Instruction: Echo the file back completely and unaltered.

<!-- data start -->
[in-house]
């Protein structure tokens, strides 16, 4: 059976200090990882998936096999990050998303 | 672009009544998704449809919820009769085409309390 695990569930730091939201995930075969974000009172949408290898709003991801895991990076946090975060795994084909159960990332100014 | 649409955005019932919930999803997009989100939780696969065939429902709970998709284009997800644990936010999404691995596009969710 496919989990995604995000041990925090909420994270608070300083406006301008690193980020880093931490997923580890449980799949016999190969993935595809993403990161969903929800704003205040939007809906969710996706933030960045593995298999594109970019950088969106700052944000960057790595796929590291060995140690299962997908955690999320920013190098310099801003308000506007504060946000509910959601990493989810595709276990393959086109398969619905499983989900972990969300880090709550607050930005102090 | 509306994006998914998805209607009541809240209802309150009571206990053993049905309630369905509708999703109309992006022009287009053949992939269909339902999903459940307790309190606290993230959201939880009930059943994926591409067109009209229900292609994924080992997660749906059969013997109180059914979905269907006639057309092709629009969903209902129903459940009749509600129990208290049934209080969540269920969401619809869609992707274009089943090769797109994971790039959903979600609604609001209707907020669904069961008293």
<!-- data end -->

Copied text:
[in-house]
């Protein structure tokens, strides 16, 4: 059976200090990882998936096999990050998303 | 672009009544998704449809919820009769085409309390 695990569930730091939201995930075969974000009172949408290898709003991801895991990076946090975060795994084909159960990332100014 | 649409955005019932919930999803997009989100939780696969065939429902709970998709284009997800644990936010999404691995596009969710 496919989990995604995000041990925090909420994270608070300083406006301008690193980020880093931490997923580890449980799949016999190969993935595809993403990161969903929800704003205040939007809906969710996706933030960045593995298999594109970019950088969106700052944000960057790595796929590291060995140690299962997908955690999320920013190098310099801003308000506007504060946000509910959601990493989810595709276990393959086109398969619905499983989900972990969300880090709550607050930005102090 | 509306994006998914998805209607009541809240209802309150009571206990053993049905309630369905509708999703109309992006022009287009053949992939269909339902999903459940307790309190606290993230959201939880009930059943994926591409067109009209229900292609994924080992997660749906059969013997109180059914979905269907006639057309092709629009969903209902129903459940009749509600129990208290049934209080969540269920969401619809869609992707274009089943090769797109994971790039959903979600609604609001209707907020669904069961008293």